The invention can be used as a detector for ethanol in the presence of other vapor species, as indicated by the following experiment. This application would be used in the construction of a breath analyzer for intoxication.
A gold oxide substrate was prepared on a SERS-active Au substrate. The roughened Au underlayer was obtained by multiple electrochemical cycling in 0.1M KCl at 50 mV/sec between voltage limits of -0.6 and 1.2 V vs. SCE. The Au oxide film was grown in a 1M H2 SO4 electrode by polarizing the electrode at 1.1 V vs. SCE for 10 min, followed by rinsing with distilled water and drying in flowing air.
A highly resolved spectrum of ethanol was observed on the gold oxide substrate, when introduced as a vapor stream in an air diluent. No spectrum of ethanol was observed on the roughened gold itself, due to its lower affinity for polar alcohols. A similarly resolved spectrum was obtained for methanol vapor. FIG. 11 shows the spectrum obtained on gold oxide for a mixed ethanol/methanol vapor stream in an air carrier gas. The peaks associated with the two components may be clearly discerned. The peak positions in this case correspond to those for the pure liquids, indicating a physisorptive equilibrium.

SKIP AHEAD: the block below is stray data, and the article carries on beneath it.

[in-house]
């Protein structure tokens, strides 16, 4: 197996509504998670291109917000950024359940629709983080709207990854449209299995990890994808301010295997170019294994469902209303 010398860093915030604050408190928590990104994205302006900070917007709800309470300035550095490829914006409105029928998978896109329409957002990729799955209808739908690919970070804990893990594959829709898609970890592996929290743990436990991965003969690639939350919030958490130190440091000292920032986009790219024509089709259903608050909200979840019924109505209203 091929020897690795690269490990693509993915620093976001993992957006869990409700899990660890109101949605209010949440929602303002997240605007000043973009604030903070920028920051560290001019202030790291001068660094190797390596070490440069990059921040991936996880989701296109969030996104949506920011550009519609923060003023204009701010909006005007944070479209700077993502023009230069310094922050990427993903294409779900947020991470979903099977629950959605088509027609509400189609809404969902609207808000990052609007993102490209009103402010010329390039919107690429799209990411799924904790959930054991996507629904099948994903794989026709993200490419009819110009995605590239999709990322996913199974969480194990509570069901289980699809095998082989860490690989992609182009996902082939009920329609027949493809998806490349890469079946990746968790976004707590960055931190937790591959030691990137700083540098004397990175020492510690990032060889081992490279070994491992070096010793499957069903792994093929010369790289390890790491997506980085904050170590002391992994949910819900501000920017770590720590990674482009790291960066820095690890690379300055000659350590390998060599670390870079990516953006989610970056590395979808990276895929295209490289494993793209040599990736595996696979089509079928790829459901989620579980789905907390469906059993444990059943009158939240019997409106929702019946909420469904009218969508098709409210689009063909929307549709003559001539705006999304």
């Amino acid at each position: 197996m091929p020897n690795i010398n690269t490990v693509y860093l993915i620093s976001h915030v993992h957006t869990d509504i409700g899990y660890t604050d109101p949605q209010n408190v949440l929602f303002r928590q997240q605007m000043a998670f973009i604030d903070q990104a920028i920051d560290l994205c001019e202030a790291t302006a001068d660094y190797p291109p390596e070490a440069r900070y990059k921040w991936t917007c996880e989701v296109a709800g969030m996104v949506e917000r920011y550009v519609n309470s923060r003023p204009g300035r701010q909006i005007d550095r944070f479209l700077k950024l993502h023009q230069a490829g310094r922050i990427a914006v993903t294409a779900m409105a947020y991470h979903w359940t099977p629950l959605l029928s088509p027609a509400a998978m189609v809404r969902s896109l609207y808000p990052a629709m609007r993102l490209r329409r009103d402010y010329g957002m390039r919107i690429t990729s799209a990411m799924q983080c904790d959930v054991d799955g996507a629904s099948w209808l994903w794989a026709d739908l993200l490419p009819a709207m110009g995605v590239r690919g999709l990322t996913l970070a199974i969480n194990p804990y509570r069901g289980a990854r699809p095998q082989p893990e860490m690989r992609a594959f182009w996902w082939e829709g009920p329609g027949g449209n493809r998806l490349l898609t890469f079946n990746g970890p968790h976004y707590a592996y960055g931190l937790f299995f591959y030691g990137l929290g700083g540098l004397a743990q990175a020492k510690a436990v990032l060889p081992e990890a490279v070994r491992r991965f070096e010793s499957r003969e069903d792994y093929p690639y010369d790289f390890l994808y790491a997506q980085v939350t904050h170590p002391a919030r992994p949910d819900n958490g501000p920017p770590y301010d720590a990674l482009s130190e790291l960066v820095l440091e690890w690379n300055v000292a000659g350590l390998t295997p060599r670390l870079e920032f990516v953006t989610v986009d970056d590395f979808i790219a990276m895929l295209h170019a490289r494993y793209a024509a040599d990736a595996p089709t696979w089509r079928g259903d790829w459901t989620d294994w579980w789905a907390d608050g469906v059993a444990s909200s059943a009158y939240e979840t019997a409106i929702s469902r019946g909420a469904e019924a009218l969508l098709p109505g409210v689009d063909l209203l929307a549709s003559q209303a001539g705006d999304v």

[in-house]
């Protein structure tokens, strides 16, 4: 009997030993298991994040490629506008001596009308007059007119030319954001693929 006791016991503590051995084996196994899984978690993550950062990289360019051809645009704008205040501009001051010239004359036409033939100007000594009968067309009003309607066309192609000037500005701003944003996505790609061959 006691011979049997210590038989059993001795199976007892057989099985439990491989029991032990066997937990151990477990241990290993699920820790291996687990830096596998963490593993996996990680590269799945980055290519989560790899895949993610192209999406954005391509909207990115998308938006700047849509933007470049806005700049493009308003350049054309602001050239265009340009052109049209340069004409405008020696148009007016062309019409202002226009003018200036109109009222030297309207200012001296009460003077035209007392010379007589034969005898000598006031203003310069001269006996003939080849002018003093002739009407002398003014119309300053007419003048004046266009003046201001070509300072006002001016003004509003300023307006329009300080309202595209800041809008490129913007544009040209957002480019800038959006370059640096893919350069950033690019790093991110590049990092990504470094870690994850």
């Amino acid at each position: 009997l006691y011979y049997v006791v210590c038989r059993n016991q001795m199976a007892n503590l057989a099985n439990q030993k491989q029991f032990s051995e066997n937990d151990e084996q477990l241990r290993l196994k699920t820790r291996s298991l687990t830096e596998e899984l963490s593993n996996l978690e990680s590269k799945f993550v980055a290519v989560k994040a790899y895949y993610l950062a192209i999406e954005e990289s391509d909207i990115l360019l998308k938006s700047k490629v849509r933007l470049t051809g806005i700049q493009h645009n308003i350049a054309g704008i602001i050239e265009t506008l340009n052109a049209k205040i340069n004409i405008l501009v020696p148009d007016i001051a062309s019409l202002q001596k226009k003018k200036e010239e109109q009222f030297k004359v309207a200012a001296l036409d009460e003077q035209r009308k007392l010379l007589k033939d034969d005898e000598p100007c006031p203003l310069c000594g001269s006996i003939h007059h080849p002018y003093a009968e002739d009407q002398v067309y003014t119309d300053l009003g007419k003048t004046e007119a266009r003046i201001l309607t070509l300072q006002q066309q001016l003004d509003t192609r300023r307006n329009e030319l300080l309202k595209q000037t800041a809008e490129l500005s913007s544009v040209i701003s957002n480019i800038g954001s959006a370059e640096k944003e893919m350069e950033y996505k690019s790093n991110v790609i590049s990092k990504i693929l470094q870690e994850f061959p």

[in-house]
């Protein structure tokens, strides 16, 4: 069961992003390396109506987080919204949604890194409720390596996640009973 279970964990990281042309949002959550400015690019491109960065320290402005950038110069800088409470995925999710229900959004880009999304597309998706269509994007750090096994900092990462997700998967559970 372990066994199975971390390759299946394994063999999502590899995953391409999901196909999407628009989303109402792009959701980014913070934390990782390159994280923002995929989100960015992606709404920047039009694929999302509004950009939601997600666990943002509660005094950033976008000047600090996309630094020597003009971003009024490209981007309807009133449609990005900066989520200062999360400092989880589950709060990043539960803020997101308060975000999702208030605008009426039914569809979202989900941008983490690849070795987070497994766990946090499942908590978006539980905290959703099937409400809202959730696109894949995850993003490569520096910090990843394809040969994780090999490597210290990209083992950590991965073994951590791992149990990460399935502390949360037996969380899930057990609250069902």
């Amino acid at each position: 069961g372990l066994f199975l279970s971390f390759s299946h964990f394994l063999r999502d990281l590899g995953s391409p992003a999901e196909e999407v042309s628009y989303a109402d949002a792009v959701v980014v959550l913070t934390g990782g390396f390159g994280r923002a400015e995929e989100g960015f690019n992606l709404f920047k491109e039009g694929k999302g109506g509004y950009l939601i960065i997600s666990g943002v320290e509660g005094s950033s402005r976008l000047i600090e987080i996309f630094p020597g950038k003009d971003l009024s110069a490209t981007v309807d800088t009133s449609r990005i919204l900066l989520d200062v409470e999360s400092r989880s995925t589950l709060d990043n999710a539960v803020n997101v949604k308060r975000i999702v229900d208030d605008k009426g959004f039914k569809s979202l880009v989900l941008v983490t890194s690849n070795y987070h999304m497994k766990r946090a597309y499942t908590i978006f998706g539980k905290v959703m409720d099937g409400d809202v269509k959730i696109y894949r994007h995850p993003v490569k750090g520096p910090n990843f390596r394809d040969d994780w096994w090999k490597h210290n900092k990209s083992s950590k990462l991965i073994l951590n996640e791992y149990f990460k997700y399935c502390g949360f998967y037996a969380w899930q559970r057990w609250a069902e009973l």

A roughened Au substrate was prepared as in Example 3. A layer of silver oxide was then deposited onto the Au by reactive radio frequency sputtering from a pure silver target at an oxygen background pressure of 1.4×10-2 torr. The approximate layer thickness was 100 Å. Exposed to hydrazine, the surface showed a similar spectrum as observed with the Ag base substrate.
An Ag/Ag2 O substrate was prepared as in Example 1. On exposure of the surface to NO2, the SERS spectrum exhibits major bands associated with NO2 at 815 and 1285 cm-1. The phenomenon is readily reversible, the signal level being proportional to NO2 concentration at room temperature, and the NO2 -related bands disappearing when NO2 is removed from the gas stream. Thus, a dynamic physisorptive equilibrium is indicated, which is useful for a renewable sensor which responds with a signal in direct proportion to the vapor phase NO2 concentration.